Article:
They suggested that what was needed in schools was what they called ‘professional curiosity’ where all adults would share responsibility for caring for the children and young people in the school.
The argument is often made that teachers are not social workers but this challenges that view by calling for all adult professionals to take an interest in the well-being of children and young people in their care.
This has implications for the approach of pastoral leaders to support and care for all children and young people in schools.
The stories that were shared by the young men in the presentation showed that there should be no doubt that there is a need for effective pastoral care in schools in the 21st century.
Ellie Costello who is the Director of ‘Square Peg’, shared ideas in her presentation about how schools should collaborate with parents. She spoke about her own experiences as a parent to illustrate the points made.
She pointed out that research shows that thirty-seven thousand families are currently struggling with attendance issues with their children and that there was a need to make relationships with parents meaningful by having courageous conversations.
She explained how persistently absent children can often have social and emotional needs and that the use of tough language in dealing with these matters is not always helpful.
She talked about a ‘threat-blame approach’ which leaves parents feeling blamed and less inclined to want to engage in the process to get their children back to school.
She gave the example that it is more appropriate to talk about ‘barriers to attendance’ rather than ‘school refuser’. This has implications for pastoral leaders who need to consider carefully how pastoral staff build positive relationships with parents which does not leave them with a sense of shame when they are doing their best to be complaint with requests and trying to work with the system.
Lisa McCall, Head of School, at Wales School in Rotherham in her presentation explained that pastoral leaders needed a balance between care and supporting learners to prepare for examinations in the classroom.
She pointed out that good pastoral structures ensure good mental health. Lisa highlighted the need to have discussions with children and young people about the issues that are important in their lives.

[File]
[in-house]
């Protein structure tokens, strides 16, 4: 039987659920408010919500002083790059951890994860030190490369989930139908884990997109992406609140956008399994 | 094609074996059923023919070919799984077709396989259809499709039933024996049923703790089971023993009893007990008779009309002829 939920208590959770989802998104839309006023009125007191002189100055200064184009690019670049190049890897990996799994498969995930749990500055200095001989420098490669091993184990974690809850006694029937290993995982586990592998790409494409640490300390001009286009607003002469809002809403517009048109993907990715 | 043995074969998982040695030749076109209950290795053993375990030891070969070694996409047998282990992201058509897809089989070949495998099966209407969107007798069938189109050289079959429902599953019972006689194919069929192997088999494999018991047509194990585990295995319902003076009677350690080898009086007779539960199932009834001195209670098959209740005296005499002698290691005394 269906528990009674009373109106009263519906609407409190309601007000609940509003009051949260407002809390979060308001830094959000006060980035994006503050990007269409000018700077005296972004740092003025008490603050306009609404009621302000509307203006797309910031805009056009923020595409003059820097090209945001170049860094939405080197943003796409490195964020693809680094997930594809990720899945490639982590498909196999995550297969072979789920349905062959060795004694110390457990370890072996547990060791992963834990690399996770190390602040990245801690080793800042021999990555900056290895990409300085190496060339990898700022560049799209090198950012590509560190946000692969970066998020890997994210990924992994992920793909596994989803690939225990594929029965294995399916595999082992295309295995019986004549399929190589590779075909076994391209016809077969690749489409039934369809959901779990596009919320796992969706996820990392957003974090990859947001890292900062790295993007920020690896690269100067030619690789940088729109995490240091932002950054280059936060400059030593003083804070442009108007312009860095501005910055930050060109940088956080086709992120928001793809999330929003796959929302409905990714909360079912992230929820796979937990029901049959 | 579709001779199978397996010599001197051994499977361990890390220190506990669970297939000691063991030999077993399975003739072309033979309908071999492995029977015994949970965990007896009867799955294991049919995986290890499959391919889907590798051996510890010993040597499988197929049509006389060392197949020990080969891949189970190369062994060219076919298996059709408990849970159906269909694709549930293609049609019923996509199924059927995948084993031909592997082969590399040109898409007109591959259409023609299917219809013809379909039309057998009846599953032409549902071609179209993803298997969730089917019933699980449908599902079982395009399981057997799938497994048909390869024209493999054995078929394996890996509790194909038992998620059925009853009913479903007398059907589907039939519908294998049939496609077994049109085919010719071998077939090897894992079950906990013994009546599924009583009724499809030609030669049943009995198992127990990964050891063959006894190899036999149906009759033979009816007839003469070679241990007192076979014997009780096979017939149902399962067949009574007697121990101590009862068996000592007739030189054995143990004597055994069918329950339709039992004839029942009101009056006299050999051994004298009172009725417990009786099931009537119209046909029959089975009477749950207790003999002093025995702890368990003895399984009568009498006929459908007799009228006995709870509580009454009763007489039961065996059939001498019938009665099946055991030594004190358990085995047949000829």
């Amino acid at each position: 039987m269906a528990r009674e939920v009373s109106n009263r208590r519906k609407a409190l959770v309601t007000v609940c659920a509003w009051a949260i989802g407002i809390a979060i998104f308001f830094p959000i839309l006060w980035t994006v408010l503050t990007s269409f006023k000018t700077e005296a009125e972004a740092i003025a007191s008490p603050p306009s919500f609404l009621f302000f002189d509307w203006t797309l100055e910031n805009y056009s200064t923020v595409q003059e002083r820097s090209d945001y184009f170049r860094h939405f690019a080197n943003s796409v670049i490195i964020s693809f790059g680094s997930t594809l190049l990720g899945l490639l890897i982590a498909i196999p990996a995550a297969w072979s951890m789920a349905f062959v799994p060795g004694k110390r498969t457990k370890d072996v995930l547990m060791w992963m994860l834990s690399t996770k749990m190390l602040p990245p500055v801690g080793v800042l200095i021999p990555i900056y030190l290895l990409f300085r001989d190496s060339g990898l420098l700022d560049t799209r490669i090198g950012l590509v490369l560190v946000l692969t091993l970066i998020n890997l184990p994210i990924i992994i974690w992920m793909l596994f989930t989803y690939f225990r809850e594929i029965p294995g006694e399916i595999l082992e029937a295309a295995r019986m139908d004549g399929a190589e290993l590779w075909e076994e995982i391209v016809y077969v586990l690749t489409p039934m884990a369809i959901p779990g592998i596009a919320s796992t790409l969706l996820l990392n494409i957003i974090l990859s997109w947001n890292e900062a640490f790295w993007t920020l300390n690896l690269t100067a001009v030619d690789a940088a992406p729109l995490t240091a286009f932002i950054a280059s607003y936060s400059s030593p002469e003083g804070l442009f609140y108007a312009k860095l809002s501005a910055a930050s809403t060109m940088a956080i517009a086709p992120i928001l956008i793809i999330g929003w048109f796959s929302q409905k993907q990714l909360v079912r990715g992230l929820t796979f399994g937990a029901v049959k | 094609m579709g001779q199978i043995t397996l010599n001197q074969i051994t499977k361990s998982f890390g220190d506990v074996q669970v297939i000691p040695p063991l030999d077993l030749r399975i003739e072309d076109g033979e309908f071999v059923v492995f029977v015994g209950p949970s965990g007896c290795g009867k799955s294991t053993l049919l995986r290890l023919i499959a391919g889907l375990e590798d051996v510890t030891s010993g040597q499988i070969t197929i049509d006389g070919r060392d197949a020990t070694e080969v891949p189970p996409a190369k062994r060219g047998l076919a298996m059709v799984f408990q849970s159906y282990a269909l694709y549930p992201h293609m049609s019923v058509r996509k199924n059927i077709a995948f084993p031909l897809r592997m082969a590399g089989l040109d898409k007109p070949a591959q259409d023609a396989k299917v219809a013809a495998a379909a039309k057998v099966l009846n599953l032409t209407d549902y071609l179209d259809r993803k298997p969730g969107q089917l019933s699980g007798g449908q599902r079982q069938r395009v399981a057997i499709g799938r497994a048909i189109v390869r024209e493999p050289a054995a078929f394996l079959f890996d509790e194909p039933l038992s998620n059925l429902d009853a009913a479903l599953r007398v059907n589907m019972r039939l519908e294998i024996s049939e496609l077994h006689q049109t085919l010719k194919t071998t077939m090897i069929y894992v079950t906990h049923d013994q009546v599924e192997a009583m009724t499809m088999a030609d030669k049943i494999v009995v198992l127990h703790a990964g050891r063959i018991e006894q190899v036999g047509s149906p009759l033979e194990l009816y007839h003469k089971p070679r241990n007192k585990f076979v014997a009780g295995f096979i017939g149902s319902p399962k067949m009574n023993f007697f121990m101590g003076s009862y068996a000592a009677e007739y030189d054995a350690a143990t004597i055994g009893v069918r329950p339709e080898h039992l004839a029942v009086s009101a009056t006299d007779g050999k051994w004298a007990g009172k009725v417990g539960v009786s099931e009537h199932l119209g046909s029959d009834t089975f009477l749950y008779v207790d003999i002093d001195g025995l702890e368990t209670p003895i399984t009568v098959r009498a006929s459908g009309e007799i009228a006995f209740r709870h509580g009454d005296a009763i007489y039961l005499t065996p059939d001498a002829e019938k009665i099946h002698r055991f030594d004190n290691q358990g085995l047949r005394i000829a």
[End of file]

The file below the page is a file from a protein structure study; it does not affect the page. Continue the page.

She explained that self-evaluation was important for leaders to identify progress and challenges and to know how well strategies have been embedded.
The leader’s role was not to simply share good news but to identify risk to raise awareness about the challenges being faced.
Victoria Rayner who is the Chair of the International Forum for Safeguarding Professionals asked a question about how well safeguarding is embedded across the whole school, in her presentation.
She made a case to delegates for the need for a whole school approach to safeguarding and explained that this required both a culture of safeguarding and trained staff with the required expertise for their roles.
One of the overall themes that emerged from the event was that pastoral leaders should not just ask what they are going to do or how they are going to do it but why are they doing it.
This approach to pastoral leadership will ensure that the pastoral systems developed and the strategies used are relevant to the needs of the children and young people in the care of the school.
The pastoral work of the school is an opportunity for children and young people to make sense of the rapidly changing technological world that they are living in.
Effective pastoral care in schools can develop the positive attitudes and skills that learners need to achieve success and prepare them to make a positive contribution in the modern workplace and society of the 21st century.
The modern world must seem confusing to a developing mind with endless challenges and risks. We are surrounded by automated systems and computers that are available twenty-four hours a day and act as are companions in our daily lives.
At times it seems that we are not a human beings but a machine that interacts with other machines. One example of this digital existence was the NAPCE team trying to ascertain what information our bank needed from us for a security check after bank had share that they can’t tell us what they need because their Customer Contact Team is not allowed to contact customers!
A basic need for all human beings is to be able to interact with other human beings and share thoughts ideas and experiences.
Effective pastoral support can support young people on their journey, as they take advantages of all the opportunities available in the modern world and have the skills and attitudes to form positive relationships with other members of society.
The National Association for Pastoral Care in Education (NAPCE)